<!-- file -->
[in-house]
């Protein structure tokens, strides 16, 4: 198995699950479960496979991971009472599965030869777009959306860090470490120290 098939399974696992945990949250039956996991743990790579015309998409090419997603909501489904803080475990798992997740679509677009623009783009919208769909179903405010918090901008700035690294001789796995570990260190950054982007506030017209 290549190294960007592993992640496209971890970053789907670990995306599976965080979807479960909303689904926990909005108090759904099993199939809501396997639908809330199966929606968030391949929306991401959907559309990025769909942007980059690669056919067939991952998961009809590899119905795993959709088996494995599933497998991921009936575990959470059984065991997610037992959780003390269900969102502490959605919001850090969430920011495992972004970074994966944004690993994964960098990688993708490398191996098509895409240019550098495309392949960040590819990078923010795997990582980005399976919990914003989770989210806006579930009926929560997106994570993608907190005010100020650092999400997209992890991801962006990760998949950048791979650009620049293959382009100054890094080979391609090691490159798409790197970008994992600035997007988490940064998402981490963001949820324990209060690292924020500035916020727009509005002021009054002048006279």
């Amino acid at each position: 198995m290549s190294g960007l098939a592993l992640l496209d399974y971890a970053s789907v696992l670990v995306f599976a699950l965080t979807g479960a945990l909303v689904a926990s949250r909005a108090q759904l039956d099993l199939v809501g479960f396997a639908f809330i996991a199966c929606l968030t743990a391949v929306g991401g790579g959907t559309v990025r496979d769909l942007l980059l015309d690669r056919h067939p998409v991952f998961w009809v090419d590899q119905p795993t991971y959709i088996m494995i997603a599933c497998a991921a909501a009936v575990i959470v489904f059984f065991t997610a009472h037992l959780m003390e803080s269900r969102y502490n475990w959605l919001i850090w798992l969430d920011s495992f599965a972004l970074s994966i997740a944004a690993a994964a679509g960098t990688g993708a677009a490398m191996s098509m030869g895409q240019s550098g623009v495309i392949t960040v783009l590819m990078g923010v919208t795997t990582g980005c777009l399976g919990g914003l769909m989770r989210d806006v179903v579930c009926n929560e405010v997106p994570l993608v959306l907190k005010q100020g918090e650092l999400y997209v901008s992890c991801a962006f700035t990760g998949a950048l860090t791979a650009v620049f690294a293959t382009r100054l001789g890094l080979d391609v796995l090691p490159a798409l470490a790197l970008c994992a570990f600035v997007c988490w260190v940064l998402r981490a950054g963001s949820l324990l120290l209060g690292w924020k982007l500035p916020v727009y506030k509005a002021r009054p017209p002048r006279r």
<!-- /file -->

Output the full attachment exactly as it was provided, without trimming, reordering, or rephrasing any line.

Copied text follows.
[in-house]
């Protein structure tokens, strides 16, 4: 198995699950479960496979991971009472599965030869777009959306860090470490120290 098939399974696992945990949250039956996991743990790579015309998409090419997603909501489904803080475990798992997740679509677009623009783009919208769909179903405010918090901008700035690294001789796995570990260190950054982007506030017209 290549190294960007592993992640496209971890970053789907670990995306599976965080979807479960909303689904926990909005108090759904099993199939809501396997639908809330199966929606968030391949929306991401959907559309990025769909942007980059690669056919067939991952998961009809590899119905795993959709088996494995599933497998991921009936575990959470059984065991997610037992959780003390269900969102502490959605919001850090969430920011495992972004970074994966944004690993994964960098990688993708490398191996098509895409240019550098495309392949960040590819990078923010795997990582980005399976919990914003989770989210806006579930009926929560997106994570993608907190005010100020650092999400997209992890991801962006990760998949950048791979650009620049293959382009100054890094080979391609090691490159798409790197970008994992600035997007988490940064998402981490963001949820324990209060690292924020500035916020727009509005002021009054002048006279």
């Amino acid at each position: 198995m290549s190294g960007l098939a592993l992640l496209d399974y971890a970053s789907v696992l670990v995306f599976a699950l965080t979807g479960a945990l909303v689904a926990s949250r909005a108090q759904l039956d099993l199939v809501g479960f396997a639908f809330i996991a199966c929606l968030t743990a391949v929306g991401g790579g959907t559309v990025r496979d769909l942007l980059l015309d690669r056919h067939p998409v991952f998961w009809v090419d590899q119905p795993t991971y959709i088996m494995i997603a599933c497998a991921a909501a009936v575990i959470v489904f059984f065991t997610a009472h037992l959780m003390e803080s269900r969102y502490n475990w959605l919001i850090w798992l969430d920011s495992f599965a972004l970074s994966i997740a944004a690993a994964a679509g960098t990688g993708a677009a490398m191996s098509m030869g895409q240019s550098g623009v495309i392949t960040v783009l590819m990078g923010v919208t795997t990582g980005c777009l399976g919990g914003l769909m989770r989210d806006v179903v579930c009926n929560e405010v997106p994570l993608v959306l907190k005010q100020g918090e650092l999400y997209v901008s992890c991801a962006f700035t990760g998949a950048l860090t791979a650009v620049f690294a293959t382009r100054l001789g890094l080979d391609v796995l090691p490159a798409l470490a790197l970008c994992a570990f600035v997007c988490w260190v940064l998402r981490a950054g963001s949820l324990l120290l209060g690292w924020k982007l500035p916020v727009y506030k509005a002021r009054p017209p002048r006279r």